However, for me, technology still remains a tool.

The spirit which drives the hands wielding the tool is paramount.

The latter can function without the former but not vice versa.

Women like Medha Patkar & Aruna Roy have created as much impact as any of today’s techno-savvy personalities.

What we get to see more and more these days is the flip side of technology with people glued all the time to one or the other screens and losing interpersonal as well as connect with nature.

This definitely needs to be guarded against. – Indira Chhajerh

“How has your motherhood contributed to you as an individual and as a woman who celebrates the present rather than fretting over the future? Share your dilemmas and dreams.”

I would say that motherhood has set me on a journey of exploring, learning, and becoming a better person each day.

My self-belief has become stronger and stronger. Exactly as the question says, I am not focused on the destination but on paving the path and enjoying the journey.

“Please tell us about your experience with the Schools that you chose for your daughter Samriddhi.”

Even though I did not wish Samriddhi to go through the assembly line education, I decided to put her to a school as she was a gregarious child.

Waldorf’s Philosophy resonated with me with its focus on nurturing creativity. Also balancing, art, handwork, form drawing, and basically letting the child be what he or she wants to be.

Their focus is on the holistic development of mind, body, and soul.

The loving, caring and sensitive approach of the Waldorf teachers worked very well with Samriddhi in her kindergarten years. – Indira Chhajerh

Samrishi-Indus-Daughter-at-Kathak-Class

“What made you move to Home Schooling for your daughter? Does your family believe in the same methodology or does it lead to disagreement at times?”

After my daughter’s kindergarten, Pradeep, my husband decided to move to the manufacturing location of the company that he was working for.

It was practically an Oasis amidst rural Rajasthan and we lived in the company colony for three years.

Since there was no question of finding alternative schools there, I decided to keep Samriddhi at home amidst natural surroundings and community.

Subsequently, when we moved back to Mumbai, she again enrolled in a newly established Waldorf school where she went for three years.

However school being new, she had to go with children up to 3 years her junior.

This year, this time, more so with her own volition, we decided to take a break again and explore on our own.

We (more the grandparents) went through usual pangs of anxiety and self-doubt especially when they compared her reading-writing proficiencies with her friends; however, there never was strong resistance to the path that we chose to take.

Over time, interactions with the growing community of home and even unschooling parents have enhanced the acceptability.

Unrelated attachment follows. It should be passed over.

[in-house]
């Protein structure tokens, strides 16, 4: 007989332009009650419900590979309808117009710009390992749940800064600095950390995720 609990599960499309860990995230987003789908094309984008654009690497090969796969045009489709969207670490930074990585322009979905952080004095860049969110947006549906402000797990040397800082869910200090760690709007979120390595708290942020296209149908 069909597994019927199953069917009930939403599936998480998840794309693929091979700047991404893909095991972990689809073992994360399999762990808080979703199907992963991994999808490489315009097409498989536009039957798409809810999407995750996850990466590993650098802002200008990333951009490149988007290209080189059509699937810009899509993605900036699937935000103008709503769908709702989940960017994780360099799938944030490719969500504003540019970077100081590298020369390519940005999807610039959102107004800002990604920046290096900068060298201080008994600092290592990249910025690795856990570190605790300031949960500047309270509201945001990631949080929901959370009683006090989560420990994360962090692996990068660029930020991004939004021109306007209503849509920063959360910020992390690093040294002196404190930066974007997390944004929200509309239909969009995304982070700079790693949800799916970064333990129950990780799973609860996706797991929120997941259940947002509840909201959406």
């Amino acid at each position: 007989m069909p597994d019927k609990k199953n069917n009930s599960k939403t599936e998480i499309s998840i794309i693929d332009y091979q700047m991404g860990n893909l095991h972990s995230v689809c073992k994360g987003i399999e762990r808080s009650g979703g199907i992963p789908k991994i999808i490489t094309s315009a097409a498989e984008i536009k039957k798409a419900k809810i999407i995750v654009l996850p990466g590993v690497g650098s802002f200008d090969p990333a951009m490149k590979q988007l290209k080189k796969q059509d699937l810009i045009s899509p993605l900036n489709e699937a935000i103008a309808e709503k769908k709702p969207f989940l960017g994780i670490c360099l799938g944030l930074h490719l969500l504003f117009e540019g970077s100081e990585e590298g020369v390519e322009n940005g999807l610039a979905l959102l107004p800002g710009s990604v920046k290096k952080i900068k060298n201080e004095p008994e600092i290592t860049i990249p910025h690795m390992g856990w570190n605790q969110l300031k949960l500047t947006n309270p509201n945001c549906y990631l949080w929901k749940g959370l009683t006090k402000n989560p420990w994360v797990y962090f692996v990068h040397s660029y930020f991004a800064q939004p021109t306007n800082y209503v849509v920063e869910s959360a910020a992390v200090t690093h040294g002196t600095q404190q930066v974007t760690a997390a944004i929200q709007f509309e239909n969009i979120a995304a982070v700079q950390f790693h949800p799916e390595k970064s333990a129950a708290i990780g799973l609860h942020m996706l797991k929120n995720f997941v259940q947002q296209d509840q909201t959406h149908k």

Now, generally, everyone in the family is happy to see Samriddhi learning while enjoying herself and being stress-free that some of her society friends seem to face.

Pradeep-Samu-at-the-eco-hut-Tapovan-Swaraj-Udaipur

“Talk about three people who have had the most profound influence on you.”

  1. My parents (I would treat them as one entity in the spirit of ardhnarishwar) – for their values, faith, and positivity.
  2. Aspi Shroff- With his ‘possibility workshops’ he has really helped people to open their minds as well as wings. He introduced me to the teachings of Swami Vivekananda-every word of his reverberates with power and inspiration.
  3. Kishore Khairnar- a direct disciple of Jiddu Krishnamurti through whom I got to learn of Krishnamurti philosophy.

“Your philosophy of life in a sentence.”

Be yourself.

“Tell us about your future plans.”

Living life in sustainable ways and peace and harmony in society are the subjects close to my heart. I wish and hope to spread the awareness about-

  1. Possibilities- overcoming our mental blocks.
  2. Non Violent Communication.
  3. Environment-friendly living.

I wish to keep learning and sharing knowledge.

Astronomy-and-Minerology-Trip-to-Kathmandu

“What would you like to say to those parents who value academic achievement and fierce competition as a way of life?”

There is a time for a seed once sown, to grow into a tree and bear fruit. Till such times, it requires nurturing and care. So does a child.

Let us not burden them with our own expectations and aspirations. The childhood doesn’t come back. Let us allow our children to enjoy it.

Learning goes on every moment, why restrict it to school hours and textbooks.

Read more parenting tips that can add more value to your parenting journey on the link below.

Parent And Entrepreneur – How To Balance Being Both